Everything I design and make comes from a very honest place… I try to design with a sense of contemporary beauty – I don’t use ‘decoration’.George Singer
George Singer is among the most charmingly English people you could ever hope to meet. Entirely unassuming and eager to talk with real passion about his work: namely, the epic installations that are part-lighting, part-show-stopping sculpture and all beauty.
George’s career started not so long ago, when he designed and built a kinetic chandelier as the final project of his product design course at Central Saint Martins; an internationally recognised centre of design excellence in the heart of London’s Soho.
That design brought him to the attention of the Conran Group, who were looking for three centrepiece chandeliers for their extravagant, art deco flagship restaurant on Chelsea’s glamorous King’s Road: the Bluebird.
Right out of the gate, George was working on only the biggest of stages.
Recalling the early days of that first big commission, George is wistful: “I loved the job and wanted to do it full-time, so I decided to start my own company.”
God bless you, George Singer. It really is that simple, when you’re this good.
George’s quaint, quiet, old-fashioned Englishness belies his high tech, practical process. There’s no befuddled, back shed tinkering here.
George moves quickly from rough, initial sketches to 3D modelling in SolidWorks, which enables him to generate accurate photoreal visualizations and even animations for designs where movement is key, all presented to the client within the eventual space, without having to buy a single roll of wire or cutting up foamboard.
Once the design is finalised, George assembles his team to manufacture, assemble and install the design. That’s easy to write, but does takes quite a bit of time.
A great example of this process is one of George’s most iconic installations.
The Zephyr was undertaken for the Fairmont Hotel, a sprawling 5-star resort among Scotland’s world renowned links at St. Andrews. This 60m-long work is the one that George identifies as being most ‘him’; simultaneously high-tech design, functionality and execution used to create a dream-like, organic form. Some see a flock of starlings, some a school of tuna, a gathering storm or a roaring fire and all of it capable of being lit to any colour of the spectrum.
I’m very pleased with how beautiful it looks and I’m very happy we managed to create it using computer code-writing and fluid dynamics. It’s an interesting mixture of traditional building techniques and very modern technology.George Singer talking about the Zephyr
There’s a fantastic documentary that gives great insight into how George works and this remarkable project in particular.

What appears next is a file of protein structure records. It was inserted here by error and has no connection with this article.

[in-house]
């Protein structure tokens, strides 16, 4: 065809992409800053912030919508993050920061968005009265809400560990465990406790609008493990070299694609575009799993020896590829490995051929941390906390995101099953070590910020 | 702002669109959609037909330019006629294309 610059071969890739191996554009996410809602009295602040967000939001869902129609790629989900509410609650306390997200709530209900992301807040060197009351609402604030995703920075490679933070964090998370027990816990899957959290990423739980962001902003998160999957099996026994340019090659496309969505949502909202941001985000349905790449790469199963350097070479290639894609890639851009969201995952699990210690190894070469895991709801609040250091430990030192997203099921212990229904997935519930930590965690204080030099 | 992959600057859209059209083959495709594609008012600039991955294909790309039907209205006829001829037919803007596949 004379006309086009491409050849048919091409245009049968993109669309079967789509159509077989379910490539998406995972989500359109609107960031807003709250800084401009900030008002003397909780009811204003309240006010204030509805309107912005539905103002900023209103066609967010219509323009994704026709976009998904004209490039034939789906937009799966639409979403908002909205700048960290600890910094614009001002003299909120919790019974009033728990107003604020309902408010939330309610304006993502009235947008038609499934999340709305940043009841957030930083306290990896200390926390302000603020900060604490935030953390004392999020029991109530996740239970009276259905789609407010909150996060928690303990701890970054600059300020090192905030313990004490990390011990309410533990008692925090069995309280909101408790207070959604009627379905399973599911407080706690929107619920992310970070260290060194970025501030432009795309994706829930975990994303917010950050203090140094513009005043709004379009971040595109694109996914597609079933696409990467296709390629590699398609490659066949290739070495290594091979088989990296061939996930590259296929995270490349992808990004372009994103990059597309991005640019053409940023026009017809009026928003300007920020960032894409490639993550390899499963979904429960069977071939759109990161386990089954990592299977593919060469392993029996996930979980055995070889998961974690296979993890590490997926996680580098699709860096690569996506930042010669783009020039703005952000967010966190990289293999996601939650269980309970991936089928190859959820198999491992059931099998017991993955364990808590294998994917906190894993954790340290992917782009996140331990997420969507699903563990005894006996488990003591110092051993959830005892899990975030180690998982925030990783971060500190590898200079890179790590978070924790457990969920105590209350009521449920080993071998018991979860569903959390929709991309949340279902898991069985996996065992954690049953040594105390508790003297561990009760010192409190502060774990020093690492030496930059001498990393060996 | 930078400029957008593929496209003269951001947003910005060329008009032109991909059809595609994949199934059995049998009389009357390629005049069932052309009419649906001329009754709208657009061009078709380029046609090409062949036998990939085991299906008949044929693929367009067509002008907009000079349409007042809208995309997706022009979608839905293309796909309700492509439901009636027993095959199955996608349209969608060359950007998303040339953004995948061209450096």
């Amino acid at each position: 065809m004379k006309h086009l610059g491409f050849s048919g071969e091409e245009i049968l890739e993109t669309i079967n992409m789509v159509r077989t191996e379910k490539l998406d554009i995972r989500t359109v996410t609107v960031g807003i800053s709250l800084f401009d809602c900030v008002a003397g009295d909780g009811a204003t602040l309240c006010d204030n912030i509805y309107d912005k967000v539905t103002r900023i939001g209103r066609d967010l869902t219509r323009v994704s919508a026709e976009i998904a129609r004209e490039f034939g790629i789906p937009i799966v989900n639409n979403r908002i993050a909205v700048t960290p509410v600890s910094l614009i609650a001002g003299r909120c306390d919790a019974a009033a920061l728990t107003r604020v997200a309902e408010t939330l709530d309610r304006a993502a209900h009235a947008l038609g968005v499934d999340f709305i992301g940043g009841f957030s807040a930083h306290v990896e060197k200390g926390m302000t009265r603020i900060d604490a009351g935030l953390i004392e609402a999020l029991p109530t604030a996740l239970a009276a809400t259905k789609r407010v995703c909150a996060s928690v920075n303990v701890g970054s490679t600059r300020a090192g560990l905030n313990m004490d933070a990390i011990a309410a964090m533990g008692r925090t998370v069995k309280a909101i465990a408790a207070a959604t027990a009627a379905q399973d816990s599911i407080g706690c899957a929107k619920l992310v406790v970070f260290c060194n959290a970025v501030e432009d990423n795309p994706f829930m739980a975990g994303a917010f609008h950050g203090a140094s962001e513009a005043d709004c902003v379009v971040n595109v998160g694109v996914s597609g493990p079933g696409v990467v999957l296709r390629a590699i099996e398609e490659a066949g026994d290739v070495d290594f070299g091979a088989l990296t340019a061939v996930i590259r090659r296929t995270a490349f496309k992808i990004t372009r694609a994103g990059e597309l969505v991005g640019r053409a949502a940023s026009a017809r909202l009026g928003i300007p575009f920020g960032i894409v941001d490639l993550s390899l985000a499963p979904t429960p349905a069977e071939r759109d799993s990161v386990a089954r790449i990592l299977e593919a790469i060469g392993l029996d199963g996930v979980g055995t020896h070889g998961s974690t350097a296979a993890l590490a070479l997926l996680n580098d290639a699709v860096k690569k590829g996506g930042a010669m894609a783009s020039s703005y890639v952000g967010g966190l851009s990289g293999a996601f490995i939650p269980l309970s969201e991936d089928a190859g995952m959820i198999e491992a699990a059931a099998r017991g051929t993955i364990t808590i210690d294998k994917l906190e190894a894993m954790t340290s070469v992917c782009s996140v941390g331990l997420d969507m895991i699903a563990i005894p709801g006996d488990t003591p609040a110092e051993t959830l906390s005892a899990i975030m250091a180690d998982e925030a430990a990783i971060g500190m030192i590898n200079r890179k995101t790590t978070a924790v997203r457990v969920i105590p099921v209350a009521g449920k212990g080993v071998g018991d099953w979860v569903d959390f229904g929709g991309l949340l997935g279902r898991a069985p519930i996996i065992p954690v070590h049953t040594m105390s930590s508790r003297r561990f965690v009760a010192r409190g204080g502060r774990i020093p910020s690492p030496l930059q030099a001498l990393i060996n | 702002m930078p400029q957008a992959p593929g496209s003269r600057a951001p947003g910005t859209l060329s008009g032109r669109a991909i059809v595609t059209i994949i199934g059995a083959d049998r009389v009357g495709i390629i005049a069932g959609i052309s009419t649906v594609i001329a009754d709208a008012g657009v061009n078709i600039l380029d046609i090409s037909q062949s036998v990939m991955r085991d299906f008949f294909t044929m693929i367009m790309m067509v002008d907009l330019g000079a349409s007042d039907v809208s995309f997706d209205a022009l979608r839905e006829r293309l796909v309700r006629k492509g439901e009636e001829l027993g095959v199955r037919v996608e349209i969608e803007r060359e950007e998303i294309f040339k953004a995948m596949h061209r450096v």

I like to think I’m a bit like that: old-fashioned and very modern at the same time.
What makes it Sustainable?
Because it’s our kink, we have to ask: is it sustainable?
Unlike many of the designers we talk to, George’s approach to sustainability is not to go obsessively hunting for upcyclable materials. “I design installations where the material and the form are equal and work in harmony,” he says, with our very helpful emphasis added.
Sustainability to me means high quality, well-engineered products which are made in the UK and built to last.
We said it way back at the beginning: by designing to last and building with quality, durable materials, the overall sustainability of any design can be automatically enhanced. Disposability and near-term obsolescence will only balloon your footprint.
The other way that George didn’t even realise he was improving his sustainability was by his use of computer-aided design techniques for his mock-ups and concept work.
In the past, artists of large scale installations would create scale models out of ply-wood, foamboard or even carved wood. There would likely be multiple models at various scales, updated and changed through a number of variations as the final design is refined. At each stage there was more waste, more offcuts, more errors and more versions that just weren’t quite right.
Many designers still use these traditional methods. It may be because it’s what they or their clients are comfortable with, but in doing so they create so much waste!
By keeping his design and development process in the virtual realm for as long as possible, George not only maximises the number of pre-fabrication iterations he can generate – which will make for happier clients at the end of the day – but he also minimises the waste!
Designing the Hurricane
Another great example of this is the Hurricane Chandelier created for Southplace in Moorgate.
For this installation, George needed several hundred brass replicas of a child’s toy Hurricane fighter plane. With planning and previsualisation, the whole design – the size, style and number of Hurricanes needed; even the exact length of every suspending wire! – was all known before George engaged a model-maker to create a squadron of Hurricanes with lost-wax casting.
All with minimal waste.
With his recent successes, George is only getting busier. Currently working on commissions in London, the Middle East, India and China, George is taking his high-tech, low waste approach all over the world.
I get very inspired by artists and musicians who came from nothing and succeeded.
Well George, now you’re one of those too; the vast scope of your vision and the beautiful results all leave us excited to see where you take us next.